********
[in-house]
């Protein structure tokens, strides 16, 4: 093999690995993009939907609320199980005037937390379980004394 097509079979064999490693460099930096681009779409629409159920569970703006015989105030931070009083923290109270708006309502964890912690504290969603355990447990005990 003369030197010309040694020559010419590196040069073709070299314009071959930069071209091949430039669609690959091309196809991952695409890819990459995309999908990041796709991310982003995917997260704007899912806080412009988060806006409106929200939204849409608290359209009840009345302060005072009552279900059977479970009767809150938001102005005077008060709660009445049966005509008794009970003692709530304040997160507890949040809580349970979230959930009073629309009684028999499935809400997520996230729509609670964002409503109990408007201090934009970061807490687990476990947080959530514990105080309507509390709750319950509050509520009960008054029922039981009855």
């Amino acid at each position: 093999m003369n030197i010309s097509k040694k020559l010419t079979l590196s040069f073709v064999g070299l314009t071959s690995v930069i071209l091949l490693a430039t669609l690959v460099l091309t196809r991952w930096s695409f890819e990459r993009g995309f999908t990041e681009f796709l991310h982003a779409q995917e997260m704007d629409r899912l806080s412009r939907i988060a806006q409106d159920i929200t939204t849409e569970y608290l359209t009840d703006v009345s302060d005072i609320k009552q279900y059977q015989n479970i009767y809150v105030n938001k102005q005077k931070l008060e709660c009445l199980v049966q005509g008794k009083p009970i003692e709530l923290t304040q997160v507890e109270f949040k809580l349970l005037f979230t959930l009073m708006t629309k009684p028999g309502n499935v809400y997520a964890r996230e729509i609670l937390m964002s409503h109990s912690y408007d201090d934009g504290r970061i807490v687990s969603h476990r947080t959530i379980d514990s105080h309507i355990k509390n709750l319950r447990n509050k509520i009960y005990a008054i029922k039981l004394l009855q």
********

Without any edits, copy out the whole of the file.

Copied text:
[in-house]
């Protein structure tokens, strides 16, 4: 093999690995993009939907609320199980005037937390379980004394 097509079979064999490693460099930096681009779409629409159920569970703006015989105030931070009083923290109270708006309502964890912690504290969603355990447990005990 003369030197010309040694020559010419590196040069073709070299314009071959930069071209091949430039669609690959091309196809991952695409890819990459995309999908990041796709991310982003995917997260704007899912806080412009988060806006409106929200939204849409608290359209009840009345302060005072009552279900059977479970009767809150938001102005005077008060709660009445049966005509008794009970003692709530304040997160507890949040809580349970979230959930009073629309009684028999499935809400997520996230729509609670964002409503109990408007201090934009970061807490687990476990947080959530514990105080309507509390709750319950509050509520009960008054029922039981009855």
């Amino acid at each position: 093999m003369n030197i010309s097509k040694k020559l010419t079979l590196s040069f073709v064999g070299l314009t071959s690995v930069i071209l091949l490693a430039t669609l690959v460099l091309t196809r991952w930096s695409f890819e990459r993009g995309f999908t990041e681009f796709l991310h982003a779409q995917e997260m704007d629409r899912l806080s412009r939907i988060a806006q409106d159920i929200t939204t849409e569970y608290l359209t009840d703006v009345s302060d005072i609320k009552q279900y059977q015989n479970i009767y809150v105030n938001k102005q005077k931070l008060e709660c009445l199980v049966q005509g008794k009083p009970i003692e709530l923290t304040q997160v507890e109270f949040k809580l349970l005037f979230t959930l009073m708006t629309k009684p028999g309502n499935v809400y997520a964890r996230e729509i609670l937390m964002s409503h109990s912690y408007d201090d934009g504290r970061i807490v687990s969603h476990r947080t959530i379980d514990s105080h309507i355990k509390n709750l319950r447990n509050k509520i009960y005990a008054i029922k039981l004394l009855q």